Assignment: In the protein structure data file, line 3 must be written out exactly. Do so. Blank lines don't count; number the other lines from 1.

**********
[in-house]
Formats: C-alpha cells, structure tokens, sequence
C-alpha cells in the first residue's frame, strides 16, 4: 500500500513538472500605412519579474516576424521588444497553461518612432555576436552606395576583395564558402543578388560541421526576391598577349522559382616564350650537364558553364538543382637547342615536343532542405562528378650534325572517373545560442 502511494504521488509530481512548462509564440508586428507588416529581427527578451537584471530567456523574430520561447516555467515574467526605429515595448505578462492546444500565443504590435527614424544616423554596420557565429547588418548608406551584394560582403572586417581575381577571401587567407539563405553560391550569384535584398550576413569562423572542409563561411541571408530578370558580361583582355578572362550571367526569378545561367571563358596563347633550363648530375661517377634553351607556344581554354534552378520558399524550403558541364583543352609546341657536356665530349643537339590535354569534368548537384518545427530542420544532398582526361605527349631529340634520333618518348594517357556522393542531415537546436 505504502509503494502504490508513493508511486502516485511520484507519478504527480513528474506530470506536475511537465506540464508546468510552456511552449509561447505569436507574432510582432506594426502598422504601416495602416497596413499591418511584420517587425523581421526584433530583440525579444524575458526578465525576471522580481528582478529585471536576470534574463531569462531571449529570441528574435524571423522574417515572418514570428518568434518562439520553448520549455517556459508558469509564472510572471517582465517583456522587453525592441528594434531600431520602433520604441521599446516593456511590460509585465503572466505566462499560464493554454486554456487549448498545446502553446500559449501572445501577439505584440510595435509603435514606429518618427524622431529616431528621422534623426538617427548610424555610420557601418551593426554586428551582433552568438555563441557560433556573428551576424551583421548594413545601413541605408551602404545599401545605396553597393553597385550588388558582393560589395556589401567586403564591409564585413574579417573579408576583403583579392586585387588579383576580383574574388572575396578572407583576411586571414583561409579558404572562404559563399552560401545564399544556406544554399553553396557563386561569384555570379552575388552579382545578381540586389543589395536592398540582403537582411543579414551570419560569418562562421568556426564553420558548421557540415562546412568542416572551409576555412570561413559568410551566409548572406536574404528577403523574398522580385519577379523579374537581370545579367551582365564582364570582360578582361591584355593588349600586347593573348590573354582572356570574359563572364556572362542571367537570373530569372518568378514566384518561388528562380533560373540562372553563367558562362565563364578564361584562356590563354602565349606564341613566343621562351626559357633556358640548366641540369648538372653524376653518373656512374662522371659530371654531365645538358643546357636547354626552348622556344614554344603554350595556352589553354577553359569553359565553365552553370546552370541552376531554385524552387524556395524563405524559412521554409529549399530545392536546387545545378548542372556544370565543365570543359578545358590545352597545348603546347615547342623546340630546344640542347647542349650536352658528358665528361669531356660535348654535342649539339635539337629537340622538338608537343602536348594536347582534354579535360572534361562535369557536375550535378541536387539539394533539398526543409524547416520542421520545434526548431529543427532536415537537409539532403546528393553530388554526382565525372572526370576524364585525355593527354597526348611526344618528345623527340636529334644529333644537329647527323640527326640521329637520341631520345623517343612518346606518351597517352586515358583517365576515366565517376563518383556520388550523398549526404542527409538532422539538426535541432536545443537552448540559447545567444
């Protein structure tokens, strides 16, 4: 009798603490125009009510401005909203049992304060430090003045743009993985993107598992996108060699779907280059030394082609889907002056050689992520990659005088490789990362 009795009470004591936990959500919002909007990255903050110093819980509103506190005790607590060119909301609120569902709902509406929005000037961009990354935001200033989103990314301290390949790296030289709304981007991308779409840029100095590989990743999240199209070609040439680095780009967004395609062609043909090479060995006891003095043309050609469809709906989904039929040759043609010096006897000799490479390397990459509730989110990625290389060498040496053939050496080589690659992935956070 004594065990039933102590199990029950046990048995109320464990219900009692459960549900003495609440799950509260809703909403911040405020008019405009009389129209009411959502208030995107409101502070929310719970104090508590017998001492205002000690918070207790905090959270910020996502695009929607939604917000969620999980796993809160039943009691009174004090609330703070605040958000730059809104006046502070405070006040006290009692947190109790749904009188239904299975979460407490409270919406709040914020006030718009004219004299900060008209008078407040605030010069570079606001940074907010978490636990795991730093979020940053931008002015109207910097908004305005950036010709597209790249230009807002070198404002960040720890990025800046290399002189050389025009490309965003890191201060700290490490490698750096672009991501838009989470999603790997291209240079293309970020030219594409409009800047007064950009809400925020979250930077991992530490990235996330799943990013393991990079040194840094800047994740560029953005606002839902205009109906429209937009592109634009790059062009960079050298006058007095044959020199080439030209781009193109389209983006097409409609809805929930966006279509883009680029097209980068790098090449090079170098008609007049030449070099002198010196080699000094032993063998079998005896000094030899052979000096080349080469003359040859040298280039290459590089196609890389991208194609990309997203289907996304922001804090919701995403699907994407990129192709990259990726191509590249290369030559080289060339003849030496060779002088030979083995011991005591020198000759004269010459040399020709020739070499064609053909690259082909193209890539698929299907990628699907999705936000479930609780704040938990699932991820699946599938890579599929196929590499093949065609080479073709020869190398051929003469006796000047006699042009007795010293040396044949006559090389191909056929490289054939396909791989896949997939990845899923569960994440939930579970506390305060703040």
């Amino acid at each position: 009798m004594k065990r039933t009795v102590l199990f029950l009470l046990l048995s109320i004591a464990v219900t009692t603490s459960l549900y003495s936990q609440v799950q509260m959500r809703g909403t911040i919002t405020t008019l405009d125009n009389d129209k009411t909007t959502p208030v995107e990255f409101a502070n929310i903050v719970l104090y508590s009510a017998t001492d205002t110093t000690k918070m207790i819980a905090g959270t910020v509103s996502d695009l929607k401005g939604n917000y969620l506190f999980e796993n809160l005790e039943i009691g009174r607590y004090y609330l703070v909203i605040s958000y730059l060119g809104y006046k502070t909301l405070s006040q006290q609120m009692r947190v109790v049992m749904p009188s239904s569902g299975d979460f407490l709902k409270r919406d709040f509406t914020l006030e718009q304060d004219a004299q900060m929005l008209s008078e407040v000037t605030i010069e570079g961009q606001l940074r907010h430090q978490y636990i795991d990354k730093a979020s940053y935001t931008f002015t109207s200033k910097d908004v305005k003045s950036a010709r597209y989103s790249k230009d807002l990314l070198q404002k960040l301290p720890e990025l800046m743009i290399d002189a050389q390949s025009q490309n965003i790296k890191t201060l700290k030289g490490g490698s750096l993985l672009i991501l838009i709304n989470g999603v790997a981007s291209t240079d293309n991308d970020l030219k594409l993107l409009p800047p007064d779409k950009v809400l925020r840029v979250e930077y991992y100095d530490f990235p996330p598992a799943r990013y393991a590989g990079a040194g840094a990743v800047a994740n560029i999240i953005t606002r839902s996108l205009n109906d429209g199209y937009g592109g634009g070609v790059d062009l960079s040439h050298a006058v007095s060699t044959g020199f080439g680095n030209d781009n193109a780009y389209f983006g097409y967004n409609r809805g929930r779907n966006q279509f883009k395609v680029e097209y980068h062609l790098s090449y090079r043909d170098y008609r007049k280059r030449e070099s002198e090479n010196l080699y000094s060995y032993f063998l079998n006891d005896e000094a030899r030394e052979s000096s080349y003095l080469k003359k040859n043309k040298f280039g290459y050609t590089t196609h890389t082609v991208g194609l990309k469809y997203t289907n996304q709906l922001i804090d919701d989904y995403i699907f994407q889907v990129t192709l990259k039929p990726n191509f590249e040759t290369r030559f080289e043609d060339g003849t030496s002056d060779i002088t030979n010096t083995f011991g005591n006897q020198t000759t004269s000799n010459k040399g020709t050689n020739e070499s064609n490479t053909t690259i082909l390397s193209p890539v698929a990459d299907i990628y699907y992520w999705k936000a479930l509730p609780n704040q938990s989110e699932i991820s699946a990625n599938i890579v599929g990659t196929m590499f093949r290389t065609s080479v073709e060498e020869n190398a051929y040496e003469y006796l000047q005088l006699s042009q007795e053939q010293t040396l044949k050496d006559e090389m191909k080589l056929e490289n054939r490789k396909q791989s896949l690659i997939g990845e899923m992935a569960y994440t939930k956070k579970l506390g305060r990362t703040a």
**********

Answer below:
C-alpha cells in the first residue's frame, strides 16, 4: 500500500513538472500605412519579474516576424521588444497553461518612432555576436552606395576583395564558402543578388560541421526576391598577349522559382616564350650537364558553364538543382637547342615536343532542405562528378650534325572517373545560442 502511494504521488509530481512548462509564440508586428507588416529581427527578451537584471530567456523574430520561447516555467515574467526605429515595448505578462492546444500565443504590435527614424544616423554596420557565429547588418548608406551584394560582403572586417581575381577571401587567407539563405553560391550569384535584398550576413569562423572542409563561411541571408530578370558580361583582355578572362550571367526569378545561367571563358596563347633550363648530375661517377634553351607556344581554354534552378520558399524550403558541364583543352609546341657536356665530349643537339590535354569534368548537384518545427530542420544532398582526361605527349631529340634520333618518348594517357556522393542531415537546436 505504502509503494502504490508513493508511486502516485511520484507519478504527480513528474506530470506536475511537465506540464508546468510552456511552449509561447505569436507574432510582432506594426502598422504601416495602416497596413499591418511584420517587425523581421526584433530583440525579444524575458526578465525576471522580481528582478529585471536576470534574463531569462531571449529570441528574435524571423522574417515572418514570428518568434518562439520553448520549455517556459508558469509564472510572471517582465517583456522587453525592441528594434531600431520602433520604441521599446516593456511590460509585465503572466505566462499560464493554454486554456487549448498545446502553446500559449501572445501577439505584440510595435509603435514606429518618427524622431529616431528621422534623426538617427548610424555610420557601418551593426554586428551582433552568438555563441557560433556573428551576424551583421548594413545601413541605408551602404545599401545605396553597393553597385550588388558582393560589395556589401567586403564591409564585413574579417573579408576583403583579392586585387588579383576580383574574388572575396578572407583576411586571414583561409579558404572562404559563399552560401545564399544556406544554399553553396557563386561569384555570379552575388552579382545578381540586389543589395536592398540582403537582411543579414551570419560569418562562421568556426564553420558548421557540415562546412568542416572551409576555412570561413559568410551566409548572406536574404528577403523574398522580385519577379523579374537581370545579367551582365564582364570582360578582361591584355593588349600586347593573348590573354582572356570574359563572364556572362542571367537570373530569372518568378514566384518561388528562380533560373540562372553563367558562362565563364578564361584562356590563354602565349606564341613566343621562351626559357633556358640548366641540369648538372653524376653518373656512374662522371659530371654531365645538358643546357636547354626552348622556344614554344603554350595556352589553354577553359569553359565553365552553370546552370541552376531554385524552387524556395524563405524559412521554409529549399530545392536546387545545378548542372556544370565543365570543359578545358590545352597545348603546347615547342623546340630546344640542347647542349650536352658528358665528361669531356660535348654535342649539339635539337629537340622538338608537343602536348594536347582534354579535360572534361562535369557536375550535378541536387539539394533539398526543409524547416520542421520545434526548431529543427532536415537537409539532403546528393553530388554526382565525372572526370576524364585525355593527354597526348611526344618528345623527340636529334644529333644537329647527323640527326640521329637520341631520345623517343612518346606518351597517352586515358583517365576515366565517376563518383556520388550523398549526404542527409538532422539538426535541432536545443537552448540559447545567444